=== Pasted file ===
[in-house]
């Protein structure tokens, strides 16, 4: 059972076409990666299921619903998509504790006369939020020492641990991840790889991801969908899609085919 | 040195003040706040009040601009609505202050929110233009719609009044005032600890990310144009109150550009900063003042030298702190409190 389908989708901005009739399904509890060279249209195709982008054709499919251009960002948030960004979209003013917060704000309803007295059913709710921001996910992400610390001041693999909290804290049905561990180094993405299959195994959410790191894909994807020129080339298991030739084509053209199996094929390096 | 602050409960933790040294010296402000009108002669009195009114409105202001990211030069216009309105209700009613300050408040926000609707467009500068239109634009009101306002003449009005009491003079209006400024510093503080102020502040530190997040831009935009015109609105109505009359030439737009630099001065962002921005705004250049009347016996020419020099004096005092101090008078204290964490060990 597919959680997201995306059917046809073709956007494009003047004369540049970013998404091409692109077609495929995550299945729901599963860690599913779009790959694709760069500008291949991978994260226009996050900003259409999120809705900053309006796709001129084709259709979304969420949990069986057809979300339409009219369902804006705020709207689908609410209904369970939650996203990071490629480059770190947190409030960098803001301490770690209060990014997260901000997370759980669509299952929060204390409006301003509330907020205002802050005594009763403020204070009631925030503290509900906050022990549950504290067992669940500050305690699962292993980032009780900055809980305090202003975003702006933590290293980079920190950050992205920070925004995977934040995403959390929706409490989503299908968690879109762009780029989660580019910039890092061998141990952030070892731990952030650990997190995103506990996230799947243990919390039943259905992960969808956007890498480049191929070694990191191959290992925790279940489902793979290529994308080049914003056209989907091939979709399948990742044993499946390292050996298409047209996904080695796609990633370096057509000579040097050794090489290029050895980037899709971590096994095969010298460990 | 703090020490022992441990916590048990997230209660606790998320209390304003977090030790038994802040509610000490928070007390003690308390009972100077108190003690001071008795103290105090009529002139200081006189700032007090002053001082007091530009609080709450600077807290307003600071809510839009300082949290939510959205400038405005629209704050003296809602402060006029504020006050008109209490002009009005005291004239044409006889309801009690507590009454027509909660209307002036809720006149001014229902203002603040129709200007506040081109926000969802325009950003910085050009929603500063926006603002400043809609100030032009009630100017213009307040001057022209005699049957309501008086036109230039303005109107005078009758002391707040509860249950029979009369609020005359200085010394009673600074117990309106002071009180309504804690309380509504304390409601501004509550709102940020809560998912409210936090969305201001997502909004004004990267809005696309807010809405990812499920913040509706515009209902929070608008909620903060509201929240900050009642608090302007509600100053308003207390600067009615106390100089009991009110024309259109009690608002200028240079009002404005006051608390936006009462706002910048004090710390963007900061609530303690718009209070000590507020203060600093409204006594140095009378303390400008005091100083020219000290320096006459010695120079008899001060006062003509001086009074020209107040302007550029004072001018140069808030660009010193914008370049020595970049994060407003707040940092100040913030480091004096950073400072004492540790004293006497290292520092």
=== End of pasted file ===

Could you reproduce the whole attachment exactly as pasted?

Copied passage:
[in-house]
């Protein structure tokens, strides 16, 4: 059972076409990666299921619903998509504790006369939020020492641990991840790889991801969908899609085919 | 040195003040706040009040601009609505202050929110233009719609009044005032600890990310144009109150550009900063003042030298702190409190 389908989708901005009739399904509890060279249209195709982008054709499919251009960002948030960004979209003013917060704000309803007295059913709710921001996910992400610390001041693999909290804290049905561990180094993405299959195994959410790191894909994807020129080339298991030739084509053209199996094929390096 | 602050409960933790040294010296402000009108002669009195009114409105202001990211030069216009309105209700009613300050408040926000609707467009500068239109634009009101306002003449009005009491003079209006400024510093503080102020502040530190997040831009935009015109609105109505009359030439737009630099001065962002921005705004250049009347016996020419020099004096005092101090008078204290964490060990 597919959680997201995306059917046809073709956007494009003047004369540049970013998404091409692109077609495929995550299945729901599963860690599913779009790959694709760069500008291949991978994260226009996050900003259409999120809705900053309006796709001129084709259709979304969420949990069986057809979300339409009219369902804006705020709207689908609410209904369970939650996203990071490629480059770190947190409030960098803001301490770690209060990014997260901000997370759980669509299952929060204390409006301003509330907020205002802050005594009763403020204070009631925030503290509900906050022990549950504290067992669940500050305690699962292993980032009780900055809980305090202003975003702006933590290293980079920190950050992205920070925004995977934040995403959390929706409490989503299908968690879109762009780029989660580019910039890092061998141990952030070892731990952030650990997190995103506990996230799947243990919390039943259905992960969808956007890498480049191929070694990191191959290992925790279940489902793979290529994308080049914003056209989907091939979709399948990742044993499946390292050996298409047209996904080695796609990633370096057509000579040097050794090489290029050895980037899709971590096994095969010298460990 | 703090020490022992441990916590048990997230209660606790998320209390304003977090030790038994802040509610000490928070007390003690308390009972100077108190003690001071008795103290105090009529002139200081006189700032007090002053001082007091530009609080709450600077807290307003600071809510839009300082949290939510959205400038405005629209704050003296809602402060006029504020006050008109209490002009009005005291004239044409006889309801009690507590009454027509909660209307002036809720006149001014229902203002603040129709200007506040081109926000969802325009950003910085050009929603500063926006603002400043809609100030032009009630100017213009307040001057022209005699049957309501008086036109230039303005109107005078009758002391707040509860249950029979009369609020005359200085010394009673600074117990309106002071009180309504804690309380509504304390409601501004509550709102940020809560998912409210936090969305201001997502909004004004990267809005696309807010809405990812499920913040509706515009209902929070608008909620903060509201929240900050009642608090302007509600100053308003207390600067009615106390100089009991009110024309259109009690608002200028240079009002404005006051608390936006009462706002910048004090710390963007900061609530303690718009209070000590507020203060600093409204006594140095009378303390400008005091100083020219000290320096006459010695120079008899001060006062003509001086009074020209107040302007550029004072001018140069808030660009010193914008370049020595970049994060407003707040940092100040913030480091004096950073400072004492540790004293006497290292520092």